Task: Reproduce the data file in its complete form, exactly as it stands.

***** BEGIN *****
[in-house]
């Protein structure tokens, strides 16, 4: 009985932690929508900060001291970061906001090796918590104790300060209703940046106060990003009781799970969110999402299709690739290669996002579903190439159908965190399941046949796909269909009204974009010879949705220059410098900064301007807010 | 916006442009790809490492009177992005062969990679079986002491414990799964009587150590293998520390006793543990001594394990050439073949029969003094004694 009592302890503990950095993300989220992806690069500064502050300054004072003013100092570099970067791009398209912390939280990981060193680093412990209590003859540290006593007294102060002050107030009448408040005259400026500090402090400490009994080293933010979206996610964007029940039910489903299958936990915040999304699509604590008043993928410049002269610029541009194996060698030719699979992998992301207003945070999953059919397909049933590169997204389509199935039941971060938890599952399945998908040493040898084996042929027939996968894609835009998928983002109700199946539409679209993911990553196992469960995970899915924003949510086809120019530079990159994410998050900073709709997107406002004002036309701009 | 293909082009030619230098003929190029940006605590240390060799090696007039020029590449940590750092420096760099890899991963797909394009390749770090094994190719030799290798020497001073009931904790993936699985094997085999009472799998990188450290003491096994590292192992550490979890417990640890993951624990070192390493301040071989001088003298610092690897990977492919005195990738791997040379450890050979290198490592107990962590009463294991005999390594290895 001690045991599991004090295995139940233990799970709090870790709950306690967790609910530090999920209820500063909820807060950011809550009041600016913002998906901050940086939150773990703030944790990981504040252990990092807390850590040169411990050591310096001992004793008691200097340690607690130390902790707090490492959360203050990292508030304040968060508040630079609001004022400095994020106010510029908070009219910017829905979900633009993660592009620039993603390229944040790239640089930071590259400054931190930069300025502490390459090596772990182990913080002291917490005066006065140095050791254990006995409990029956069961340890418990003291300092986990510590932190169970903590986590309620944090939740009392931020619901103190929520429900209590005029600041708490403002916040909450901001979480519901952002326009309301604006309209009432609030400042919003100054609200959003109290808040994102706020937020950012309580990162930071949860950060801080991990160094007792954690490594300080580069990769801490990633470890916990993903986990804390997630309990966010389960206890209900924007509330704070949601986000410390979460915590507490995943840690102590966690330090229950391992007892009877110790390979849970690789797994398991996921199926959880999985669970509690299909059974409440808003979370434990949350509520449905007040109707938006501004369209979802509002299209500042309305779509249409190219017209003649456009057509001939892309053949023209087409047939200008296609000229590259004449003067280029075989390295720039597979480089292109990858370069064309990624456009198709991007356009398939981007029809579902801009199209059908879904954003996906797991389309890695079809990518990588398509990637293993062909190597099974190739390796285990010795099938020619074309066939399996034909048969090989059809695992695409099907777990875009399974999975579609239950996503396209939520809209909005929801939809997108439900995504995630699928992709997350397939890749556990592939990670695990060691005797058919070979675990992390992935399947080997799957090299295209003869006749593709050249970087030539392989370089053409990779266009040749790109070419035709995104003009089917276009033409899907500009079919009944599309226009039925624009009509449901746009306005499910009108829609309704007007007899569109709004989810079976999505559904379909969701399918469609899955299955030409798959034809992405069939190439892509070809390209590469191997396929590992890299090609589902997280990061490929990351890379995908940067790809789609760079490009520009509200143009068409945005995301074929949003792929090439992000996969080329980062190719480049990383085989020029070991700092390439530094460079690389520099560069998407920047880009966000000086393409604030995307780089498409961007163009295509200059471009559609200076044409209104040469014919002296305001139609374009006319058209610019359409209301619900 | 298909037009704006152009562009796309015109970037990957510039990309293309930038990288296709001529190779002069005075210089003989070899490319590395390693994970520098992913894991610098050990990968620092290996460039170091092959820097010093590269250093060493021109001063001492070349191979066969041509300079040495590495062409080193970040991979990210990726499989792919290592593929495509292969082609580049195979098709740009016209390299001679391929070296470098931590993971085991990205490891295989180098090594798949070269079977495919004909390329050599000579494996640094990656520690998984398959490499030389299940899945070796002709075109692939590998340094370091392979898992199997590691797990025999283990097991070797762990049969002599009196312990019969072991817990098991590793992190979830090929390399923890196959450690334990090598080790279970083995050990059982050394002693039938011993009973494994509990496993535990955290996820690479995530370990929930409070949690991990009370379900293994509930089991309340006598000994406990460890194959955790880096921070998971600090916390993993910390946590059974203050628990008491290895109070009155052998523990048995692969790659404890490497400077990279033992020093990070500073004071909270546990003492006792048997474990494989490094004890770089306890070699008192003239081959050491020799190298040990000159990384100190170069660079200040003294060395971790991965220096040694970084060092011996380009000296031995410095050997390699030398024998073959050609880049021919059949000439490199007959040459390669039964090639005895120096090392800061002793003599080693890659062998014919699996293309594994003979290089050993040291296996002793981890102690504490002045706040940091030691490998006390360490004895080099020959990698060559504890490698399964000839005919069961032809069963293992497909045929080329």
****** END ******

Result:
[in-house]
């Protein structure tokens, strides 16, 4: 009985932690929508900060001291970061906001090796918590104790300060209703940046106060990003009781799970969110999402299709690739290669996002579903190439159908965190399941046949796909269909009204974009010879949705220059410098900064301007807010 | 916006442009790809490492009177992005062969990679079986002491414990799964009587150590293998520390006793543990001594394990050439073949029969003094004694 009592302890503990950095993300989220992806690069500064502050300054004072003013100092570099970067791009398209912390939280990981060193680093412990209590003859540290006593007294102060002050107030009448408040005259400026500090402090400490009994080293933010979206996610964007029940039910489903299958936990915040999304699509604590008043993928410049002269610029541009194996060698030719699979992998992301207003945070999953059919397909049933590169997204389509199935039941971060938890599952399945998908040493040898084996042929027939996968894609835009998928983002109700199946539409679209993911990553196992469960995970899915924003949510086809120019530079990159994410998050900073709709997107406002004002036309701009 | 293909082009030619230098003929190029940006605590240390060799090696007039020029590449940590750092420096760099890899991963797909394009390749770090094994190719030799290798020497001073009931904790993936699985094997085999009472799998990188450290003491096994590292192992550490979890417990640890993951624990070192390493301040071989001088003298610092690897990977492919005195990738791997040379450890050979290198490592107990962590009463294991005999390594290895 001690045991599991004090295995139940233990799970709090870790709950306690967790609910530090999920209820500063909820807060950011809550009041600016913002998906901050940086939150773990703030944790990981504040252990990092807390850590040169411990050591310096001992004793008691200097340690607690130390902790707090490492959360203050990292508030304040968060508040630079609001004022400095994020106010510029908070009219910017829905979900633009993660592009620039993603390229944040790239640089930071590259400054931190930069300025502490390459090596772990182990913080002291917490005066006065140095050791254990006995409990029956069961340890418990003291300092986990510590932190169970903590986590309620944090939740009392931020619901103190929520429900209590005029600041708490403002916040909450901001979480519901952002326009309301604006309209009432609030400042919003100054609200959003109290808040994102706020937020950012309580990162930071949860950060801080991990160094007792954690490594300080580069990769801490990633470890916990993903986990804390997630309990966010389960206890209900924007509330704070949601986000410390979460915590507490995943840690102590966690330090229950391992007892009877110790390979849970690789797994398991996921199926959880999985669970509690299909059974409440808003979370434990949350509520449905007040109707938006501004369209979802509002299209500042309305779509249409190219017209003649456009057509001939892309053949023209087409047939200008296609000229590259004449003067280029075989390295720039597979480089292109990858370069064309990624456009198709991007356009398939981007029809579902801009199209059908879904954003996906797991389309890695079809990518990588398509990637293993062909190597099974190739390796285990010795099938020619074309066939399996034909048969090989059809695992695409099907777990875009399974999975579609239950996503396209939520809209909005929801939809997108439900995504995630699928992709997350397939890749556990592939990670695990060691005797058919070979675990992390992935399947080997799957090299295209003869006749593709050249970087030539392989370089053409990779266009040749790109070419035709995104003009089917276009033409899907500009079919009944599309226009039925624009009509449901746009306005499910009108829609309704007007007899569109709004989810079976999505559904379909969701399918469609899955299955030409798959034809992405069939190439892509070809390209590469191997396929590992890299090609589902997280990061490929990351890379995908940067790809789609760079490009520009509200143009068409945005995301074929949003792929090439992000996969080329980062190719480049990383085989020029070991700092390439530094460079690389520099560069998407920047880009966000000086393409604030995307780089498409961007163009295509200059471009559609200076044409209104040469014919002296305001139609374009006319058209610019359409209301619900 | 298909037009704006152009562009796309015109970037990957510039990309293309930038990288296709001529190779002069005075210089003989070899490319590395390693994970520098992913894991610098050990990968620092290996460039170091092959820097010093590269250093060493021109001063001492070349191979066969041509300079040495590495062409080193970040991979990210990726499989792919290592593929495509292969082609580049195979098709740009016209390299001679391929070296470098931590993971085991990205490891295989180098090594798949070269079977495919004909390329050599000579494996640094990656520690998984398959490499030389299940899945070796002709075109692939590998340094370091392979898992199997590691797990025999283990097991070797762990049969002599009196312990019969072991817990098991590793992190979830090929390399923890196959450690334990090598080790279970083995050990059982050394002693039938011993009973494994509990496993535990955290996820690479995530370990929930409070949690991990009370379900293994509930089991309340006598000994406990460890194959955790880096921070998971600090916390993993910390946590059974203050628990008491290895109070009155052998523990048995692969790659404890490497400077990279033992020093990070500073004071909270546990003492006792048997474990494989490094004890770089306890070699008192003239081959050491020799190298040990000159990384100190170069660079200040003294060395971790991965220096040694970084060092011996380009000296031995410095050997390699030398024998073959050609880049021919059949000439490199007959040459390669039964090639005895120096090392800061002793003599080693890659062998014919699996293309594994003979290089050993040291296996002793981890102690504490002045706040940091030691490998006390360490004895080099020959990698060559504890490698399964000839005919069961032809069963293992497909045929080329």